The Ball Chatham School Board voted unanimously last night to ask voters to approve a construction referendum this fall. The plan won’t raise property taxes, at least for now. Ann Strahle has this report:
The support from the school board comes after a presentation last month from a task force called “Building on Excellence.” The chair of the task force, Reverend Kevin Anderson, said the district can extend its current bond repayment tax levy through 2030 to pay for the work. “So in other words the tax rate that was due to expire in 2019 will extend to 2030, and by doing that we can pay for the 35 million dollars in bonds to be able to do phases 2 and 3 of the 2020 strategic plan the school has,” Anderson said.
He added if the growth of the school district stays above a certain level, nearly 3 percent, residents will not have to pay higher taxes for the estimated 35 million dollar construction project.
” Which to be honest with you is very conservative. our lowest growth in the last 20 years was last year at about a 3.1 percent increase.”
School board member Linda Carter agrees that depending on continued growth in the school district population is reasonable.
“Every time you drive through Chatham, you see holes in the ground, new homes being built, new construction and commercial construction that will affect our EAV (Equlized Assessed Valuation), so I think we will make it.”
The multi-phase building plan includes additions to Glenwood Intermediate School, Glenwood High School, Glenwood Elementary school, as well as the demolition and replacement of the 1926 section of Ball Elementary School. “The school board has 2 funds, education and building, we are looking at strictly building funds with this one. But there may come a time, with the situation Illinois is in now, to look at education funds, but right now with this continued growth, we feel we can add this space, but also keep up with the education costs that go along with it,” Reverend Anderson said. He points out Glenwood Intermediate is already over capacity, and even though Glenwood Elementary is a brand-new school that opened last fall, the plans to expand it were already in place before its construction.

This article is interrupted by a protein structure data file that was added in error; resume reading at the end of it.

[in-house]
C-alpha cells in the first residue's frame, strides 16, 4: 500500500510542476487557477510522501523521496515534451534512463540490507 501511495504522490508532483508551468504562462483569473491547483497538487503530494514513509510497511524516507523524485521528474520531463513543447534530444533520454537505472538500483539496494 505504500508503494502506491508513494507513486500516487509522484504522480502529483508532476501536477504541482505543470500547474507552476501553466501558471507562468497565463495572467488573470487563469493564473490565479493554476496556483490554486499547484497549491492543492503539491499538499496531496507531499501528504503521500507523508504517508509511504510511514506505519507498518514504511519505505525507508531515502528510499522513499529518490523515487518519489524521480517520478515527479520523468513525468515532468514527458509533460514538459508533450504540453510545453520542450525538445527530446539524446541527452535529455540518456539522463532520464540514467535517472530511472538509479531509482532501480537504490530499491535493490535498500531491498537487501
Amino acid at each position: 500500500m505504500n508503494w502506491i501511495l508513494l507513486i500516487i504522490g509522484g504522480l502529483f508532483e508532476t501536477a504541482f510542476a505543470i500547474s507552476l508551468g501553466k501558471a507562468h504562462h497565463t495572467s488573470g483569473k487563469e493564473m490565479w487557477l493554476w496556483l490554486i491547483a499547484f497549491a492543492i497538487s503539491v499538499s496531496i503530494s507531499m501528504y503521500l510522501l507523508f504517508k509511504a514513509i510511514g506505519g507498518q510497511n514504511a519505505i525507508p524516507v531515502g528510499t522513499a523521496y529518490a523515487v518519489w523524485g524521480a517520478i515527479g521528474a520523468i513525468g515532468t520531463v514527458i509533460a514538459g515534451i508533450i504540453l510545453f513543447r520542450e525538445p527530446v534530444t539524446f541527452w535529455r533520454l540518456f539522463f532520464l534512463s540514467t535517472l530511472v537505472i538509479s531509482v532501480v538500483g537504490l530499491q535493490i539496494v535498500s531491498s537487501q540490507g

“When that was passed it was agreed that we would only use reserves to build that and in order to do that there had to be some cuts and again the board was very up front about that and said right away, this is going to be close to capacity when it opens. And so, it was going to be part of this next phase is the addition for that.”
There has been a great deal of concern and protest from residents concerning phase 4 of the strategic plan, which calls for the construction of a pool in or near the high school. It was emphasized by Anderson and the task force that phase 4 is not part of this referendum. “The pool is not on the table, and the board tonight was adamant about that , they have been adamant about that in all our conversations on that, the pool is off the table completely. This is looking strictly at phases 2 and 3, and part of these phases is also some health, life safety issues. These are things through evaluations, through inspections, these are things that have to be done by law, been identified, out of the 35 million, it’s about 30 percent. about 10 million is health, life safety.”
Now it’s up the voters in November as board member Linda Carter explains.
“We support the referendum committee and what they are doing, and are behind them. As a board of education we cannot participate in it, we can recommend, give it our stamp of approval, and leave it up to them and the voters in our community.”